As part of our Business Leaders in Tech series study, we have been interviewing business leaders over the last 2 years to understand their top technology challenges. In 65% of our interviews conducted, Cyber security has been raised as one of the top challenges facing business leaders in 2021. This blog aims to address some of the concerns that business leaders have shared with us, and guide C-Level Executives on the journey to reduce their cyber security risks in 2022.
One of the toughest hurdles a C-Level Executive can face is not only understanding what their Cyber Security risks are, but also translating this to the boardroom to understand the importance of Cyber Security. One of our favourite phrases "You don't know what you don't know" is especially applicable to the cyber security space due to the complexity and evolution of cybercriminals becoming increasingly mainstream, which makes the effort to keep up with them all the more exhausting.
If somebody really wants to hack your organisation and has the right tools, talent, and time, they will! The objective is to build preventative measures to reduce vulnerabilities and exposure to make the cybercriminals life more difficult.
Identifying sources of security threat to your business
Understanding your attack vectors is the first step towards minimising your cyber risk. In general, there are 3 main hacker groups that you should be aware of. Trying to gauge what group is looking to attack your business and what they would be looking to achieve if they were successful will be a valuable investment for your business's future strategy.
– This is the biggest threat to your leadership team, organised criminal gangs or individuals looking to use your data, systems, and technology platforms as a ransom to extract money from you and your business. Rarely personal or political, just straight-up cash extortion techniques.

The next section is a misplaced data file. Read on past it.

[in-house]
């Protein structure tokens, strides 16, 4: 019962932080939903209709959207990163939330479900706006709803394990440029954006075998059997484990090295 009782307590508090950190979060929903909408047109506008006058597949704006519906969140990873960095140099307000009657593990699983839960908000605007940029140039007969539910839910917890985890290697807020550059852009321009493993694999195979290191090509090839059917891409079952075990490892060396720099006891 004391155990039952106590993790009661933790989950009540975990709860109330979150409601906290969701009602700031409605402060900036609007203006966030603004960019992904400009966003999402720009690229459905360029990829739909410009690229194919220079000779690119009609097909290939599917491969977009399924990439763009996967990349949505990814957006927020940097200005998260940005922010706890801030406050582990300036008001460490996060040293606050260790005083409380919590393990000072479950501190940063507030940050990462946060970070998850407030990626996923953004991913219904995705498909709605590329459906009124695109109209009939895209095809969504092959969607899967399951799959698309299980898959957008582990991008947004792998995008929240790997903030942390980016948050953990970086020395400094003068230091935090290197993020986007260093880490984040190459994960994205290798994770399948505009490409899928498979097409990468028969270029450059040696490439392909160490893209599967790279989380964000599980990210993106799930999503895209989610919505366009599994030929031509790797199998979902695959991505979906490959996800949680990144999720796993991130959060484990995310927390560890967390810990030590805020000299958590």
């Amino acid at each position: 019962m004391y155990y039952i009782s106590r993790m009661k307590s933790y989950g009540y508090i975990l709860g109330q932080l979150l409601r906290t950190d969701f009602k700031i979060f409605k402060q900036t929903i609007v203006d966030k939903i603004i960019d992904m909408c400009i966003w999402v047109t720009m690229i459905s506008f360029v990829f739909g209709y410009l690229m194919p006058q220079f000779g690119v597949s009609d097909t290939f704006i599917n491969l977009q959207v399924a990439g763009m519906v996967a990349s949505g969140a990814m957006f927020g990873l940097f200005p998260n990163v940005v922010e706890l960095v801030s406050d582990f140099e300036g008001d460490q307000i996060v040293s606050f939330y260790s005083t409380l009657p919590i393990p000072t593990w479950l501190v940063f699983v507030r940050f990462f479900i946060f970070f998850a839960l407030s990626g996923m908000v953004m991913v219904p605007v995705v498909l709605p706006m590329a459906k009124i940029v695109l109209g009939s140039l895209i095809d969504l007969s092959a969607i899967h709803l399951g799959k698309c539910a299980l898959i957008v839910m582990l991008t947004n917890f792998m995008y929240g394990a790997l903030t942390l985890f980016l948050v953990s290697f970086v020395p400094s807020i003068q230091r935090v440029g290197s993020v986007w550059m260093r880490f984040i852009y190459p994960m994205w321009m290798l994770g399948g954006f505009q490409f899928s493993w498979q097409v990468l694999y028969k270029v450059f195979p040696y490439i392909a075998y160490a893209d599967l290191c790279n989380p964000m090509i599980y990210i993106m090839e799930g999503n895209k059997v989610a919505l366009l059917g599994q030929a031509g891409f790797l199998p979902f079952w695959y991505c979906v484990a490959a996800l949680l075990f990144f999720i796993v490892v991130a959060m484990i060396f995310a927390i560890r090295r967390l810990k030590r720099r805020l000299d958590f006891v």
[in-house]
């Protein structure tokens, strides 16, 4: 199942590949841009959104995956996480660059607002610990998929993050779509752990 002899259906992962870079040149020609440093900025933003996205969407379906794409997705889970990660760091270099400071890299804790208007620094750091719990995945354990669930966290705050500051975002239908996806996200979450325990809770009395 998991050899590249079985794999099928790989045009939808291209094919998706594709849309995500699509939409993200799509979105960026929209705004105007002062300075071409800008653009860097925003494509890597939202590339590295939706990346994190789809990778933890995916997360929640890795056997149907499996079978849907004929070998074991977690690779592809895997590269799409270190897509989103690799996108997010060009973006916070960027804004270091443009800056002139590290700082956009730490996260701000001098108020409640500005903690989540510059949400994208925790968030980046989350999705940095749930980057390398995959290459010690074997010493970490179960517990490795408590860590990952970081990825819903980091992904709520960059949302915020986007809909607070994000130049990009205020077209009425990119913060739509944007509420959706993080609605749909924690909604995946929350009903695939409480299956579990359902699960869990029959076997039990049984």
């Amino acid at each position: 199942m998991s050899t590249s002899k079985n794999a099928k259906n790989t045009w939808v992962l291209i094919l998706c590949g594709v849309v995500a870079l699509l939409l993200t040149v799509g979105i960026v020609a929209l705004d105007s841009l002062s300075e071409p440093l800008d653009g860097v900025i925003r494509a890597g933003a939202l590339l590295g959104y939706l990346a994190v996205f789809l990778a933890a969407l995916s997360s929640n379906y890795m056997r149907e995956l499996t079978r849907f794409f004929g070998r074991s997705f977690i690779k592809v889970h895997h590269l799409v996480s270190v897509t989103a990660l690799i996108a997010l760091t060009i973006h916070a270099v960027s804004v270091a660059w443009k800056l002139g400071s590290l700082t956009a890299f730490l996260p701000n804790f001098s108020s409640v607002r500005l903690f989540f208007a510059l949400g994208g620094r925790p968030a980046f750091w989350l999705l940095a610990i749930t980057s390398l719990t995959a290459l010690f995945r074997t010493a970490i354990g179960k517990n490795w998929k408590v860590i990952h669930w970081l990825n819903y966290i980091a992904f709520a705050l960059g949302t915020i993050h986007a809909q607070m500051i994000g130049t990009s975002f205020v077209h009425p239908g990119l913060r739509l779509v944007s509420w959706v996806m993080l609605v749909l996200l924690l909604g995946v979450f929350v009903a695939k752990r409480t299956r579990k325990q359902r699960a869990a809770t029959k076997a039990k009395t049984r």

– the sole purpose of delivering highly sophisticated industrial style espionage, sabotage, and ransom attack style operations will look to manage a list of target names, countries, industries as per the nation state's current agenda.
– These groups are hard to predict the type of target they go after but effectively these are self-styled cyber warriors that go after political, organisational, or individual targets to further their "activist" agenda.
Ensuring your board is educated enough and aligned is crucial to know what you and your team are protecting yourself against and developing an efficient security strategy that does not cost you a billion dollars! Once you understand what you are protecting yourself from, you can then realise the impact it may have on your organisation.
Understanding what impact, a security breach could have on your organisation
Now you have identified what you are trying to protect yourself against, you now need to know the effect a successful attacker can have on your organisation. A data breach could have an everlasting long impact so identifying what the key areas of impact a successful breach could have, is essential to establishing a Cyber Security strategy.
– From the loss of intellectual property or damage to the brand reputation, you also have a risk of legal implications if the data is personal.
What is the best way to respond to a security incident
Developing a breach response plan and building a business continuity framework will be a key component towards effectively managing a cyber security incident.